Irving, Texas-based Commercial Metals Co. (CMC) has announced it will build its third electric arc furnace (EAF) steel micromill, and it will be adjacent to one of CMC’s existing micromills in Mesa, Arizona.
CMC says the $300 million facility will be the first in the world to produce merchant bar quality (MBQ) products through what it calls “a continuous-continuous production process.” The new mill will replace what CMC calls “higher cost rebar capacity,” referring to the Rancho Cucamonga, California, EAF melt shop CMC idled in October 2019.
“We are excited by the tremendous promise of CMC’s third micro mill,” states Barbara R. Smith, president, CEO and board chair of CMC. “This is a smart growth initiative that feeds the large underlying West Coast demand for rebar and merchant bar, replacing inefficient existing rebar capacity with environmentally friendly technology. By monetizing the significant value associated with our Southern California real estate, this lowers the project’s capital requirements and increases its returns. Offering bottom-line growth and significant environmental benefits, this project is a win for our customers, employees, the local community, and shareholders.”
The new scrap-fed EAF capacity will be installed on property adjacent to CMC’s current Mesa facility, which CMC says “will enable the company to leverage its existing infrastructure and the significant micromill expertise of its engineering and operating personnel.” (CMC’s other micromill is in Durant, Oklahoma.)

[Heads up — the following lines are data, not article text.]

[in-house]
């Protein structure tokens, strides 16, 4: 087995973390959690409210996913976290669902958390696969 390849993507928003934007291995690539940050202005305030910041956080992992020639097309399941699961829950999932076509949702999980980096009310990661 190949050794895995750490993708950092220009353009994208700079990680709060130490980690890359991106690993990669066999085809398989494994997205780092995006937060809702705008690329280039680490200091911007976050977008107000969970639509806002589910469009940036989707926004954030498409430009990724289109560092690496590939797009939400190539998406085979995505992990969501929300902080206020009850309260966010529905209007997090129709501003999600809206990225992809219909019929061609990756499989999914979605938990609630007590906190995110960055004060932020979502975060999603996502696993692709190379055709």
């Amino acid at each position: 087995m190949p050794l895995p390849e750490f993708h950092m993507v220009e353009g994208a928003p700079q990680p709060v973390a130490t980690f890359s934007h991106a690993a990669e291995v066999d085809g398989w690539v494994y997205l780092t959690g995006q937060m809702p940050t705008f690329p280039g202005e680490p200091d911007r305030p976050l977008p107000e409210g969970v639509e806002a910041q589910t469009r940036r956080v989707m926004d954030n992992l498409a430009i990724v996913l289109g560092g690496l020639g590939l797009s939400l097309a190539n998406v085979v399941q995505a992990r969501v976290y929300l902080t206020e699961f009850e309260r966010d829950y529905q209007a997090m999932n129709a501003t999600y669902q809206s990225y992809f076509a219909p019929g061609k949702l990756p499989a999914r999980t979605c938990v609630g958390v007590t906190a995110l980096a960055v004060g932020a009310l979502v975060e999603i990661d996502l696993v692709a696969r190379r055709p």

CMC says the new micromill is expected to begin operating in early 2023 and will have an estimated annual capacity of 500,000 tons, including 150,000 tons of merchant product.
The announcement likely brings an end to steelmaking at the Rancho Cucamonga complex, which CMC acquired from Gerdau in January 2018.
In January 2020, CMC announced in comments accompanying an earnings report that it had ceased melt shop operations in Rancho Cucamonga in the fourth quarter of 2019.
CEO Smith’s comments that the steelmaker intends to “monetiz[e] the significant value associated with our Southern California real estate” points to the likelihood that CMC does not anticipate a prospective buyer for the mill assets to stay in place in California, so instead will explore real estate redevelopment options.
Steel has been made at the Rancho Cucamonga site since 1957, when it opened as Etiwanda Steel Producers, according to a 2017 article by the Rancho Cucamonga-based Inland Valley Daily Bulletin. The same article refers to the EAF facility as “California’s last big steel mill.”
In addition to CMC and Gerdau, the TAMCO joint venture between California-based Ameron International (Etiwanda Steel, with a new name adopted in 1970), Tokyo Steel and Mitsui & Co. (U.S.A.) Inc. owned the mill from 1974 until 2010, when Gerdau bought the mill from TAMCO.
Regarding the future Arizona micromill capacity, Tracy Porter, CMC executive vice president and chief operating officer, comments, “Representing another first in North America, this new micromill, which we are calling Triple M, will employ the latest technology in EAF power supply systems provided by Danieli, our equipment provider.”Porter says Danieli was chosen in part because its “Q-One technology allows us to directly connect the electric arc furnace and ladle furnace to renewable energy sources such as solar and wind, and we intend to construct a solar array on our plant site to provide a meaningful portion of the facility’s power. With this new advanced technology, coupled with the continuous steelmaking process, we will be one of the most efficient steel producers in the world.”